Mobile devices have made the taking and sharing of images so easy that people sometimes don’t think about the consequences of their actions.
What’s the issue?
Mobile devices have made the taking and sharing of images so quick and easy that people sometimes don’t think about the consequences of their actions.
Why does it matter?
- even your closest friends can sometimes ask you to do things that you might not be comfortable with. If things go wrong it can wreck your relationship
- there are laws about what sort of material can be sent electronically, you can break these laws without even knowing
- people’s sense of what’s 'ok' can be different even when you agree on lots of other things
- close relationships are based on trust.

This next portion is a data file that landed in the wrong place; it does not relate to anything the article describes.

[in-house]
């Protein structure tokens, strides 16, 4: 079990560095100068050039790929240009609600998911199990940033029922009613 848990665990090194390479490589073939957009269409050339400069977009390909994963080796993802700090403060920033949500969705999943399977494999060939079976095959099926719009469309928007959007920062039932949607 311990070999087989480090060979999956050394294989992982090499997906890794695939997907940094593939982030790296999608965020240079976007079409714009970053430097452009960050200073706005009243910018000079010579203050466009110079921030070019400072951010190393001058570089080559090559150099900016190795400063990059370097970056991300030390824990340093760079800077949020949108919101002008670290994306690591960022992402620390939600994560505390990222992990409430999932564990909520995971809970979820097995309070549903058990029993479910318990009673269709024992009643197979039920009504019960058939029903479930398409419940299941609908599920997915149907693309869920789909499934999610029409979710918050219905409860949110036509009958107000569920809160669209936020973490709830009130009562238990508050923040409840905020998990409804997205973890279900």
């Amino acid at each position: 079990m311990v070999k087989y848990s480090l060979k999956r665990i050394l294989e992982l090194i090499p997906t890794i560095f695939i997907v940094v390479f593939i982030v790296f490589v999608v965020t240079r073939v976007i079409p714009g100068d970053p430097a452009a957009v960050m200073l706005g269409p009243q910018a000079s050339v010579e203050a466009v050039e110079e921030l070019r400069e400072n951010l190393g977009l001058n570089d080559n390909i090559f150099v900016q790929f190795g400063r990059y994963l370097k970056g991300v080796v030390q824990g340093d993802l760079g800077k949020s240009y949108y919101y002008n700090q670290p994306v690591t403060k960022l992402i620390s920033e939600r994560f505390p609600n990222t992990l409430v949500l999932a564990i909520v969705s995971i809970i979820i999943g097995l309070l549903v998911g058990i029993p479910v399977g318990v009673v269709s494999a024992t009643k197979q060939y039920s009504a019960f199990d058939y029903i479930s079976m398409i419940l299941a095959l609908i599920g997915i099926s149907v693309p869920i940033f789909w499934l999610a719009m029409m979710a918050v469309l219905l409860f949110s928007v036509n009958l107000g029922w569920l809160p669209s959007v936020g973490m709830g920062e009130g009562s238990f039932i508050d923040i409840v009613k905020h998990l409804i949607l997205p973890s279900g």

Use your best instincts
Developing a personal 'compass' that helps you to make decisions is important. When you let other people persuade you to go against your instincts it might not be the best thing for you.
Have 'real' friends and be a 'real' friend yourself
- you have no automatic right to take images of other people without their consent. If you do capture that hilarious moment, asking the person’s permission before you share it with others is a good way to show that you care about their feelings and opinions
- if someone does something you are unhappy about, don’t get into blaming them but explain your feelings calmly so that they can understand you better. They may be sorry for what they have done, or they may feel that you are overreacting - if they really care about you they will still listen and try not to hurt you again.
Get help to learn more
- get your teacher to work with your class about what the laws say about sending stuff electronically
- brain science tells us that the emotional part of our brains fire up much more quickly than the thinking parts of our brains (that’s why we sometimes act before we think). There are great exercises you can do to help get the thinking part to kick in, find out what they are!
Printable advice sheet
To download a copy of this advice sheet, see: